Industry to review Farmer Fair Practices Rules

by Erica Shaffer
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WASHINGTON – The US Dept. of Agriculture released its Farmer Fair Practices Rules aimed at protecting the rights of farmers, but agriculture groups argued that the rules will lead to baseless litigation.

The Farmer Fair Practices Rules include an interim final rule and two proposed rules. The interim final rule will establish USDA’s long-time position that it is not necessary to demonstrate that an unfair practice harms the entire market in order to prove a violation of the Packers and Stockyards Act. USDA said that such an overly broad interpretation has put family farmers at a disadvantage when pursuing their rights under the Act.

A proposed rule regarding unfair practices clarifies what the Grain Inspection, Packers and Stockyards Administration (GIPSA) views as practices that clearly violate the act and would establish criteria to protect farmers. The third proposed rule establishes criteria that GIPSA would consider in determining whether a live poultry dealer has engaged in a pattern or practice to use a poultry grower ranking system unfairly. All three rules are subject to a 60-day comment period.

USDA said the trio of new rules would level the playing field for farmers. For example, in the poultry industry where the four largest processors control 51 percent of the broiler market and 57 percent of the market for turkey meat, the new rules would protect poultry producers from retaliatory practices. For example, if poultry producer attempts to organize other producers to bargain for better pay or publicly express dissatisfactions with their treatment by a processor, processors could require growers to make investments the grower can’t afford or terminate contracts with little notice.

“For years, American farmers have been calling for protections against the most damaging unfair and deceptive practices confronting family farms across the country,” Agriculture Secretary Tom Vilsack said in a statement. “Poultry growers in particular are vulnerable to market risks and concentration in the processor market. All too often, processors and packers wield the power, and farmers carry the risk. Today, USDA is taking a big step toward providing the protections that farmers deserve and need.”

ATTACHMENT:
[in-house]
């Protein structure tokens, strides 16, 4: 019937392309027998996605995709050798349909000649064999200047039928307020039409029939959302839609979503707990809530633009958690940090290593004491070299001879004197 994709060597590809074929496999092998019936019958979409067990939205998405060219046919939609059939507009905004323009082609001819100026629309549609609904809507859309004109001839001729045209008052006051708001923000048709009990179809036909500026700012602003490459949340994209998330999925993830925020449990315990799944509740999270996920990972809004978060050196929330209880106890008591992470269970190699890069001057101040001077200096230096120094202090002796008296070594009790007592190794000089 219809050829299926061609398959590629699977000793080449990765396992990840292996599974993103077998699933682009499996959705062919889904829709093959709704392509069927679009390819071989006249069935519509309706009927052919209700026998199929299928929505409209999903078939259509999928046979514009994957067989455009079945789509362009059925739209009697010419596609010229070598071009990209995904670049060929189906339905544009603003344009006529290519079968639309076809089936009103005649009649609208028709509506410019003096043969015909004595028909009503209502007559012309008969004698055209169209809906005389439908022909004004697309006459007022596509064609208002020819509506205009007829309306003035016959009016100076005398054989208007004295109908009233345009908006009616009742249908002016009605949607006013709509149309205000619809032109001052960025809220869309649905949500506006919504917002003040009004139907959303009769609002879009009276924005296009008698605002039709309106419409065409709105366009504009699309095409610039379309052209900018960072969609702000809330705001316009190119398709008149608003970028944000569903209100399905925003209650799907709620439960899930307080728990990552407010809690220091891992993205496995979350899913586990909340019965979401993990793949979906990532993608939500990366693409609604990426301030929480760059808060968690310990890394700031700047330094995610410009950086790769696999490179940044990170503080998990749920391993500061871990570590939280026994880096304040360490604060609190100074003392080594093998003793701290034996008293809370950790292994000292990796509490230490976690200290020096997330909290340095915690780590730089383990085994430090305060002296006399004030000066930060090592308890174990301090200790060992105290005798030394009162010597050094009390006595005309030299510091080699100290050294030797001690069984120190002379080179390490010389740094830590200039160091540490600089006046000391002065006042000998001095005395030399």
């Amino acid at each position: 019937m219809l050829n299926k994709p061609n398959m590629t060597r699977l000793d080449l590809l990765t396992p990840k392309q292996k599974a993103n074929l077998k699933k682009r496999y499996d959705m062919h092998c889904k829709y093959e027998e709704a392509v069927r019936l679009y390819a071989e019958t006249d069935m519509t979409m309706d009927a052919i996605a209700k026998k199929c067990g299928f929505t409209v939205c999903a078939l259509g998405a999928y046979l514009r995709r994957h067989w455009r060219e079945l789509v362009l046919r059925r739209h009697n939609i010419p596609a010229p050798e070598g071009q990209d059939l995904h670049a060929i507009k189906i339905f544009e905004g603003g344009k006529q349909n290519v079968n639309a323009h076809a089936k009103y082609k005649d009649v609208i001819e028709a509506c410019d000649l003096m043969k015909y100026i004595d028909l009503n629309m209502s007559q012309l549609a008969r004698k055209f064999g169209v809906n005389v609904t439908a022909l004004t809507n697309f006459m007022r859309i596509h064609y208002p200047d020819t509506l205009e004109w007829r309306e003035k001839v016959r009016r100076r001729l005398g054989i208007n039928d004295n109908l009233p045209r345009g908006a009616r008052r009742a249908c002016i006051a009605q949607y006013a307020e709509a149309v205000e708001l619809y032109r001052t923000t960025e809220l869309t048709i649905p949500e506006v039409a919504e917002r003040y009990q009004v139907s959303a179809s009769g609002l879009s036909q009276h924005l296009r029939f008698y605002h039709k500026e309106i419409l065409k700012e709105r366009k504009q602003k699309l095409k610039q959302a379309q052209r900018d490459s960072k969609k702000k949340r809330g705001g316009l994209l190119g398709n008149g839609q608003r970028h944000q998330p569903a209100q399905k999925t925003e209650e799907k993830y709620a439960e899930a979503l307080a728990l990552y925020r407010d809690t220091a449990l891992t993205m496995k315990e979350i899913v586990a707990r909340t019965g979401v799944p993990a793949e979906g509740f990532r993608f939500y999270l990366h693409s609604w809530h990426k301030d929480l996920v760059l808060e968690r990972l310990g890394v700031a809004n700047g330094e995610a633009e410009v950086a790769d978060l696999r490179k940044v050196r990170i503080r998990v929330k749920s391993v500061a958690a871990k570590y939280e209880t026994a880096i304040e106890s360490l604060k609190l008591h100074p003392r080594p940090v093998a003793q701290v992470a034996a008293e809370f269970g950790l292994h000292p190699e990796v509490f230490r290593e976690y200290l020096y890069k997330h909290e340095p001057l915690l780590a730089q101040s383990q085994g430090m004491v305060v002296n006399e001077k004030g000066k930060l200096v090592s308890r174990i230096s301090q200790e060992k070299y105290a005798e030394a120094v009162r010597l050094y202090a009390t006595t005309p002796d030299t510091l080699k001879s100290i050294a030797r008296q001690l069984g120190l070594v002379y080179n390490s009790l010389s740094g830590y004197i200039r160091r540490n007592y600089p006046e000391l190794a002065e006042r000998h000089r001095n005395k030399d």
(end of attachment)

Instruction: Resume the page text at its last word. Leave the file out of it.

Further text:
But the National Chicken Council (NCC) came out strongly against the Farmer Fair Practices Rules, saying the new rules “threaten to upend the structure of the livestock and poultry industries,” raise prices for meat and poultry and cost jobs in rural areas.

NCC President Mike Brown said in a statement that the rules “…could lead to rigid, one-size-fits-all requirements on chicken growing contracts that would stifle innovation, lead to higher costs for consumers, and cost jobs by forcing the best farmers out of the chicken business. The interim final rule on competitive injury would open the floodgates to frivolous lawsuits.

“Some of these provisions would also have a detrimental impact on the welfare of the birds by eliminating competition and the incentive to provide the best care possible on the farm,” Brown continued. “The performance-based contract structure of modern poultry production was instinctively designed to put the well-being of the birds as the top priority, as incentives are given to farmers who raise the healthiest birds, take risks and work hard. It incentivizes farmers to do their best, to compete, just like every other business in America or any other free market.”

The Farmer Fair Practices Rules are especially troubling to the cattle industry, said Tracy Brunner, president of the National Cattlemen’s Beef Association (NCBA) in a statement.

“As we have consistently stated, if adopted, this rulemaking will drastically limit the way our producers can market cattle and open the floodgates to baseless litigation,” Brunner said. “In a time of down cattle markets, the last thing USDA needs to do is limit opportunity. The fact of the matter is we don’t trust the government to meddle in the marketplace.”

Brunner went on to say that USDA has exceeded its statutory limitations, in addition to limiting marketing options for beef products. “If USDA was interested in real solutions rather than increased government regulations, they wouldn’t have rushed these rules out the door at the very close of the Administration’s term, bypassing any input from industry. Cattlemen and women don’t appreciate Secretary Vilsack throwing a grenade in the building as he abandons it.”

NCBA said the organization “will be working staunchly with the new Administration and new Congress to prevent these irresponsible regulations from harming our nation’s farmers and ranchers.”

“We will be reviewing these rules with a fine-tooth comb and providing comments to the agency,” Brown said. “Beyond that, all options are on the table. We will be working with the new administration and Congress to create jobs and help rural America prosper, rather than imposing more government regulations that stifle business and growth and threaten American jobs.”

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